You’ve bought your dream home and it’s time to get it insured. You want to choose the right coverage to fully protect your investment. While you have a basic idea of what home insurance probably covers, you may not know the particulars.
A homeowner’s policy is actually a “package” of coverages. It protects your home from specific events that can damage your property, and provides additional living expenses if you are unable to live there due to an insured loss. It also protects your personal belongings. In addition, your homeowner’s policy covers you for lawsuits or liability claims that might otherwise be your responsibility if you accidentally injure other people or damage their property. Here’s the breakdown from A to Z (or in this case, F).
Coverage A: Dwelling
Dwelling coverage refers to the structure of your home. This includes the roof, walls, floorboards, cabinets, and bath fixtures. The easiest way to think about it is that if you could tip your house upside down, the dwelling is everything that remains attached.
What is covered: This insurance covers open perils. That means a loss is covered unless it’s excluded by your policy. Coverage A generally covers direct physical loss due to fire/smoke, lightning, windstorms and hail, explosions, vandalism and theft. If one of these perils destroys your home, your insurance provider will pay to rebuild it up to your policy limits.
What is not covered: If it is listed as an exclusion, it is not covered. Typically, natural disasters such as flooding and earthquakes are not covered by dwelling coverage. You can add these coverages with a separate policy or an endorsement added to your property policy.
Coverage B: Other Structures
If your pool is in the ground or installed permanently above the ground on your property, it is covered under Coverage B – Other Structures. This is an insurance term describing a detached structure on your property. Other structures include pools, fences, gazebos, sheds, etc. However, if your pool is above-ground but portable, it is considered part of your personal property and covered by Coverage C – Personal Property insurance.
What is covered: This insurance covers open perils. That means a loss is covered unless it’s excluded.
What is not covered: Typical exclusions include flood, earthquake, or wear and tear. For other structures, the coverage limit is generally set at 10% of your home’s coverage limit. That means if your home is insured for $200,000, the coverage limit for your detached garage would be $20,000. For an additional premium, you can add an endorsement to increase your coverage.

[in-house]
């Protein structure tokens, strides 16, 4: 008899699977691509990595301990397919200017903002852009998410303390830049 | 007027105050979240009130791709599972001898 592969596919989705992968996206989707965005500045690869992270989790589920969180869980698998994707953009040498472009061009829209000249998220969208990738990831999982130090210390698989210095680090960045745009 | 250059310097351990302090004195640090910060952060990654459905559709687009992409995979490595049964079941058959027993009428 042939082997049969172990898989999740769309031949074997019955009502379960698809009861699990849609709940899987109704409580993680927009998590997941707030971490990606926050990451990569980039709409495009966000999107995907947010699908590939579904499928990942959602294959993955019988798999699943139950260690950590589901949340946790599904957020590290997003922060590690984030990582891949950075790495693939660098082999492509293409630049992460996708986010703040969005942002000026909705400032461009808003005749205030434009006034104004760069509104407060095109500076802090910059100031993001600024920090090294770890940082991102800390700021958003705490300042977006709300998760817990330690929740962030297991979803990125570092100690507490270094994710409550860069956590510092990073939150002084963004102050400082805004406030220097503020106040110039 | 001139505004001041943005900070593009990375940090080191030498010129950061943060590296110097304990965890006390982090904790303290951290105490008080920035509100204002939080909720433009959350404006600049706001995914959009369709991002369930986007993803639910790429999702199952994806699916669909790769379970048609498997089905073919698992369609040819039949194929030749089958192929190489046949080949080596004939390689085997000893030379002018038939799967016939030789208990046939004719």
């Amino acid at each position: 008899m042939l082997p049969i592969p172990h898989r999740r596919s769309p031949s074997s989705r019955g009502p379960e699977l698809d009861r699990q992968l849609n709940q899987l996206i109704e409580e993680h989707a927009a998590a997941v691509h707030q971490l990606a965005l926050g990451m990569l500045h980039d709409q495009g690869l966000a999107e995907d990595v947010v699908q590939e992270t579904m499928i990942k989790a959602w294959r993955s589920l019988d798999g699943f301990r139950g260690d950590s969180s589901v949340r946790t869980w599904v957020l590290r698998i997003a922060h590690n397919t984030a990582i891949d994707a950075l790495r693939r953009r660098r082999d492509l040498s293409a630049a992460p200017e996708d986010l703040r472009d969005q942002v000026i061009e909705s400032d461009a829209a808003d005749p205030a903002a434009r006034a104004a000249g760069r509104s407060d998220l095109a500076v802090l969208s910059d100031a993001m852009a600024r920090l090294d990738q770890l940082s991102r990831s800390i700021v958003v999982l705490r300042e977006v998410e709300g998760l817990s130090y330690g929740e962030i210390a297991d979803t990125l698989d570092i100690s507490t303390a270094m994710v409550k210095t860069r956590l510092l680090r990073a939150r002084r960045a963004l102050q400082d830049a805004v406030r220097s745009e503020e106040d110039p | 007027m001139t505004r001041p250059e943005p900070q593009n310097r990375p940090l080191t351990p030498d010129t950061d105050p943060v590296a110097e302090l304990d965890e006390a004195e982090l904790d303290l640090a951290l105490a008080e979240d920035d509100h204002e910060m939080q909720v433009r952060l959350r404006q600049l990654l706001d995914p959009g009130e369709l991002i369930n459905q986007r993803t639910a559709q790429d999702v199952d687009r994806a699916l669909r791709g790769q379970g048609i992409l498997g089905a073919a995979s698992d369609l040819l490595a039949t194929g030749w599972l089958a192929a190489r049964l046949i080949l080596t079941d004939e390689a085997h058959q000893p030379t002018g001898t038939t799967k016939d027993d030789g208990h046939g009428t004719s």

Coverage C: Personal Property
Personal property coverage protects your possessions, such as furniture, clothes, sports equipment, and other personal items. Again, if you could tip your home upside down, everything that would fall out is considered personal property. This coverage protects these items whether they are in your house or off-premises.
What is covered: If your possessions are stolen, or damaged by fire/smoke or any of 16 covered “perils,” your policy will pay for them subject to your deductible. For personal property coverage on a homeowner’s policy, you typically get 50 or 75% of Coverage A, the total amount of coverage for your home. You may choose replacement cost or the actual cash value (ACV) for reimbursement. ACV is the amount the item is worth, minus depreciation for its age. It will cost a little more for a policy that provides replacement cost.
What is not covered: There are dollar limits for certain items, such as jewelry, firearms, animals, cars, planes. See your policy for a full list. You may choose to purchase additional coverage to ensure your valuables are fully insured.
Coverage D: Loss of Use
If your home is damaged in a covered loss, it may not be livable. If that’s the case, you would need to stay somewhere else. Loss of Use, also called Additional Living Expense, covers you for any necessary increase in living expenses, such as lodging, food, and gas.
What is covered: Your policy will provide a flat percentage toward living costs, usually 30% of the Coverage A amount.
What is not covered: Some states have time limits on when you can use this coverage. Payment will be for the shortest time required to repair or replace the damage, or if you permanently relocated, the shortest time required for your household to settle elsewhere.
Coverage E: Personal Liability
Personal Liability protects you if a claim is made or a suit brought against you for bodily injury or property damage caused by an occurrence to which coverage applies. Liability covers you at your place or anywhere in the world.